Diverse British composer Graham Fitkin has worked across genres and continents; performing, conducting, publishing, producing and educating others about classical composition.
Fitkin writes chamber pieces, orchestral scores and multi-layered pieces for single instruments. His work is minimalist in style, pushing the genre with epic tonal compositions that have been performed by musicians across the world, including the virtuoso Chinese-American cellist Yo-Yo Ma.
His contribution to The Proms this year will premiere on Wednesday 31 August, and will include a BBC-commissioned cello concerto for Ma.
Here, he reveals his top tips for aspiring composers.
1. Look into taking a DIY approach
I’ve found the most useful path is to do it yourself. There’s no reason why younger composers can’t set up concerts and do it themselves. In fact, when I was at university, one of the best things I ever did was get involved in putting concerts on, getting those musicians together, making sure the piano was tuned – simple things like assuring the whole practical aspect of putting an event on was done right. That has put me in really good stead professionally.
2. Get to really know your music
Look for the people who your music is best suited for. Get to know your music, really know it, so intimately that you can tell instinctively where its best placed. A lot of composers will come to me and say, ‘I sent some music to so and so’ – it might be the Berlin Philharmonic or whatever – and they won’t get a reply. You should get out of the mindset that someone you don’t know is going to reply to you because you’ve sent something off into the ether. Yes, you might strike lucky by sending your music to the Berlin Philharmonic Orchestra, but your chances are very slim just out of the blue.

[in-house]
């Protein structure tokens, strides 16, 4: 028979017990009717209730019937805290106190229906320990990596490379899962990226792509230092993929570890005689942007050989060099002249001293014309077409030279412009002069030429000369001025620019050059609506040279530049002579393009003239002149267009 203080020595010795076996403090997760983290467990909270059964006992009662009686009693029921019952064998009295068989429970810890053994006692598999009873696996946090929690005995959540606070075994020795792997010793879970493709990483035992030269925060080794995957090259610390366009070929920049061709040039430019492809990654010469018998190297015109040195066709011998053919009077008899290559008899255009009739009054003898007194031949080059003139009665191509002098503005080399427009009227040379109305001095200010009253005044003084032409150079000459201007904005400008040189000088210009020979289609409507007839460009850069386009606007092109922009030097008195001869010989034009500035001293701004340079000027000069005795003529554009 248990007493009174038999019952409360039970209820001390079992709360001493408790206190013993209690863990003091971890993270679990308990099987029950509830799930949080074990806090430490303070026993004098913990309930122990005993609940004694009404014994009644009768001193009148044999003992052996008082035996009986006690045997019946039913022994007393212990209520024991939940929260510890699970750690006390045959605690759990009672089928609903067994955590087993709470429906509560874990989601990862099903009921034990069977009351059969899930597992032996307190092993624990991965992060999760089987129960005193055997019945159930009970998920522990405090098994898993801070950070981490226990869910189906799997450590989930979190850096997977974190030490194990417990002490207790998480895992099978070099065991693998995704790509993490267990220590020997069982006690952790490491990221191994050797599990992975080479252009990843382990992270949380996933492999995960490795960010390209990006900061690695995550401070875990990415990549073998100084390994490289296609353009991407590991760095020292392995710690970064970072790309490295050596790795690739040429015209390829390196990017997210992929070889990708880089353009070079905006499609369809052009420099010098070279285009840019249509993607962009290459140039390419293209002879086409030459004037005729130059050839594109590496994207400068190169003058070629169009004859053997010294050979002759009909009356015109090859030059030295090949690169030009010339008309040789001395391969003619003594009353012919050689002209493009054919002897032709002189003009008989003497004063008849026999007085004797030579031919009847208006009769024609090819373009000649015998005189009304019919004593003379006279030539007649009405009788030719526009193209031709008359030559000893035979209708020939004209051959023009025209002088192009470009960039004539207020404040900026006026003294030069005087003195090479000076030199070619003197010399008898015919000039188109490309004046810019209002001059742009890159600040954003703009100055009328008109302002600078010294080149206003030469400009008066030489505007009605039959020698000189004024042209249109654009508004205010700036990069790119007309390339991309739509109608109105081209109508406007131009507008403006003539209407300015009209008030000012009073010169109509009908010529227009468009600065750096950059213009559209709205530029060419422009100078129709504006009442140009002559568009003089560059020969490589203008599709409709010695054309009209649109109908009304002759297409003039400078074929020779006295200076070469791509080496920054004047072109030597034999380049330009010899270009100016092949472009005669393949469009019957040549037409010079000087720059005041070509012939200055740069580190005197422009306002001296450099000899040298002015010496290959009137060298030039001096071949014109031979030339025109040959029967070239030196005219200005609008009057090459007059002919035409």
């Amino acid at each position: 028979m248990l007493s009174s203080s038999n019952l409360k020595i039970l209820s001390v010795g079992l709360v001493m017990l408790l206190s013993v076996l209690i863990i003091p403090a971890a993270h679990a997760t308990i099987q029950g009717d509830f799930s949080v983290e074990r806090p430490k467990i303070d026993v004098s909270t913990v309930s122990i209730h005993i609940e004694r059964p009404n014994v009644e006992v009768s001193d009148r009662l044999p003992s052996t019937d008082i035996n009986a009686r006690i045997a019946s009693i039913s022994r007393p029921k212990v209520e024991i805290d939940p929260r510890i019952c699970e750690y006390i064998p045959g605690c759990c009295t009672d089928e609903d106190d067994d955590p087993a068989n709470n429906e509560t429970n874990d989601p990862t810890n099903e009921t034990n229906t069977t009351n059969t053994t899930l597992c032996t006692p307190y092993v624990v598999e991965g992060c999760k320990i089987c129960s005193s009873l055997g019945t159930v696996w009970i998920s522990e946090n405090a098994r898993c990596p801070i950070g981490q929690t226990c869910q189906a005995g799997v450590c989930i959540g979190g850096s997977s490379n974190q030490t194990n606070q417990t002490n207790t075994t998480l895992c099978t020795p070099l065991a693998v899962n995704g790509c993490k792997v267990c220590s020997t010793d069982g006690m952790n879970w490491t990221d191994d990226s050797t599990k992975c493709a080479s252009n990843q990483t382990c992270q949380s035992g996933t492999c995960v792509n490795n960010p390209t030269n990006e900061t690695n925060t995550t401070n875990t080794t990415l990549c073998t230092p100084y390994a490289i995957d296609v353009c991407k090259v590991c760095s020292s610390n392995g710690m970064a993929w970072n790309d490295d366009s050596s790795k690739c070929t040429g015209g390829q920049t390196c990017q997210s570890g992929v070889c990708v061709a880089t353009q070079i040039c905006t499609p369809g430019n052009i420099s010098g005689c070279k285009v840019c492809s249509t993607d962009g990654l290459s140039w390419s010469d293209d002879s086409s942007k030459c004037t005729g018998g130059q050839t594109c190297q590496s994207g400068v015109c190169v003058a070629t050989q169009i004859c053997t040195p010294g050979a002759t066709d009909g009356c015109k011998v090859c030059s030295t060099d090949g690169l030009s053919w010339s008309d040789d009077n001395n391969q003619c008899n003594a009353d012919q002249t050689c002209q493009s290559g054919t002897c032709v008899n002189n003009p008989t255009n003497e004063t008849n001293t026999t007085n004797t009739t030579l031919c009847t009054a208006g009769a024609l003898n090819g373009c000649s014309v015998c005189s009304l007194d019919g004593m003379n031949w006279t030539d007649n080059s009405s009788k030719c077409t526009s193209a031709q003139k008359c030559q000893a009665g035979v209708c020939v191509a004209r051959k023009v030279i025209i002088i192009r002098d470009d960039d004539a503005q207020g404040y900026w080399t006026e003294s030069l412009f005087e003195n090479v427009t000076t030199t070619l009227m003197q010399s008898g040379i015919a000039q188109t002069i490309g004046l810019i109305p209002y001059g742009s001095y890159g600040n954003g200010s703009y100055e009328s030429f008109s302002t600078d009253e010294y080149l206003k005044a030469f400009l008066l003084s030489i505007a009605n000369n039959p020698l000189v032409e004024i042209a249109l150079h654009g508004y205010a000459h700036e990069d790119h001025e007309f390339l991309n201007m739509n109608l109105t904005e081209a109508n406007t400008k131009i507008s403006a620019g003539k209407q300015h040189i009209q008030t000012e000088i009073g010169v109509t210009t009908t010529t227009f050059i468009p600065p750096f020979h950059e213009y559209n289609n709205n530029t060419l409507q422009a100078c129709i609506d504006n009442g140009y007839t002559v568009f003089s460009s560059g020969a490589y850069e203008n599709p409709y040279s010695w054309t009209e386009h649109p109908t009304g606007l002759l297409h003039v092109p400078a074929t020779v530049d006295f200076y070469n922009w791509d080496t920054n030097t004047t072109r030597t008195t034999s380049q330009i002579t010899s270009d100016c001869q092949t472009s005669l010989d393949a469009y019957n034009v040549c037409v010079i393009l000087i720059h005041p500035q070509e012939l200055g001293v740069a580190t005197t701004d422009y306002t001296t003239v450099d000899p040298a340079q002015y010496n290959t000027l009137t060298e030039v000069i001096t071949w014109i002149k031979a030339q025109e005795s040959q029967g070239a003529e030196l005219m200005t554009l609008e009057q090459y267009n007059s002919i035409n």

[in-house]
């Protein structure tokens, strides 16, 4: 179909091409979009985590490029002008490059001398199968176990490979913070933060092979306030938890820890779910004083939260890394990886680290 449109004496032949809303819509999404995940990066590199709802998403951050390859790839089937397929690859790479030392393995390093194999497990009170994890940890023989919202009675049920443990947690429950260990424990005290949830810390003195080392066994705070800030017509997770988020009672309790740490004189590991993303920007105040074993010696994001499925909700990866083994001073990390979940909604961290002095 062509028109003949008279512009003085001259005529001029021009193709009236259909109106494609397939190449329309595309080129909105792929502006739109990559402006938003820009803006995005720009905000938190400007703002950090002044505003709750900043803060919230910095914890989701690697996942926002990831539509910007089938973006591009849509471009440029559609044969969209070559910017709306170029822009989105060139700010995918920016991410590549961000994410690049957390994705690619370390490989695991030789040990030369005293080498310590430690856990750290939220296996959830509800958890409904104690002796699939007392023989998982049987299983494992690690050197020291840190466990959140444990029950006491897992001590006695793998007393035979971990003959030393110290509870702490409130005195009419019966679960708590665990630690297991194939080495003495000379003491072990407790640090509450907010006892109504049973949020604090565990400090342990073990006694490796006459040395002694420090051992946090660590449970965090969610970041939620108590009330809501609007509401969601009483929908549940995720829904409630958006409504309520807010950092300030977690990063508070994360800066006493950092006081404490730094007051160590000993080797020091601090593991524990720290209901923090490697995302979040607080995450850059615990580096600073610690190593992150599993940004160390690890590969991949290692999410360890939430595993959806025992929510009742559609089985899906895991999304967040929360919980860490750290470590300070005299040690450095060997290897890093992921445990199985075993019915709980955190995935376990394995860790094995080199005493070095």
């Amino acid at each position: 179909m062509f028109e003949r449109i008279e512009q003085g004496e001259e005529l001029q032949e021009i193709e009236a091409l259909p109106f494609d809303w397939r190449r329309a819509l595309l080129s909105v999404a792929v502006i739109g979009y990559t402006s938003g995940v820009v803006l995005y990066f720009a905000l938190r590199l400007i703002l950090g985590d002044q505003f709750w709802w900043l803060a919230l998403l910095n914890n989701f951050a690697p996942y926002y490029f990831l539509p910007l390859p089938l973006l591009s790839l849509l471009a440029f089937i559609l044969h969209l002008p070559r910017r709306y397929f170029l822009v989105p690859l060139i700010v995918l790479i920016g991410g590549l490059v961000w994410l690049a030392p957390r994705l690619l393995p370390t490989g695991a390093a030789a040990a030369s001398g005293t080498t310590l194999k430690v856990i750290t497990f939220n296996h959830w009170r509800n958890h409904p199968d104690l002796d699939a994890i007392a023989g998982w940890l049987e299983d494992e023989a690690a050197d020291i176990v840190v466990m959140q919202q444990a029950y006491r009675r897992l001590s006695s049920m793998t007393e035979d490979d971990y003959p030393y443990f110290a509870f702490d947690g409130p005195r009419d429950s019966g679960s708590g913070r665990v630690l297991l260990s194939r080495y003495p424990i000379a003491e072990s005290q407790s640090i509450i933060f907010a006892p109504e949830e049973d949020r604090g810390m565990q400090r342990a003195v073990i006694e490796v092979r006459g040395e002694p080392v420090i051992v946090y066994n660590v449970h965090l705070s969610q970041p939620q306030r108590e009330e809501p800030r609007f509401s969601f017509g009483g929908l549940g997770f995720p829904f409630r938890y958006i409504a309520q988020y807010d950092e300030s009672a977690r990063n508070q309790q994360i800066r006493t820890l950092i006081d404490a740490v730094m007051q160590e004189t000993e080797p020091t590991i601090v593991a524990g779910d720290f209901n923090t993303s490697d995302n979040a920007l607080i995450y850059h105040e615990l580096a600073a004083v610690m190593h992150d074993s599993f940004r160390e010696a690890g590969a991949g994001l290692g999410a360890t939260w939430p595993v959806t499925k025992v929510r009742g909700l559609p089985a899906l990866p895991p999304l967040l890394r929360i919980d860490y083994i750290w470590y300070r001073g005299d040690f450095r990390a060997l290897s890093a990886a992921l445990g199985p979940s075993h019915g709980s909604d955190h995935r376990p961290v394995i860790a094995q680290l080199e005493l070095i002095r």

3. It’s important to have the right people around you
One of the things that really helped me when I was younger was working with groups of musicians who were in a similar place to me and who needed music to play. They needed someone like me to help them, and I needed them to help me have my music performed. Those people were the Smith Quartet or Ensemble Bash or Piano Circus, names that have come up and made their own way. But we were like-minded people. When I first put on a concert at the Purcell Room [in London] a long time ago, you had to work with all of these musicians and tell them ‘Look, there’s not going to be much money in it – or anything!’ And then I had to go out to work and get some money to put it on in the first place and then we’d rehearse together.
4. Don’t get disillusioned
Part of the problem is that you get disillusioned really easily, and you wait around for something exceptional to happen, but it won’t unless you go and do something about it. There are still funding organisations like the PRS for Music Foundation and the Arts Council, but you can’t rely on that. You have to keep going as if you are not going to get that funding, otherwise you will be waiting around forever.
5. Be aware that it takes more than your first lucky break to make it
In some ways it’s quite easy to get your music played these days. But what happens after you’ve had something played? The difficulty comes after you’ve had that first opportunity. Many people just stick at that level.
For more in our classical composers series read M at The Proms: Insider’s View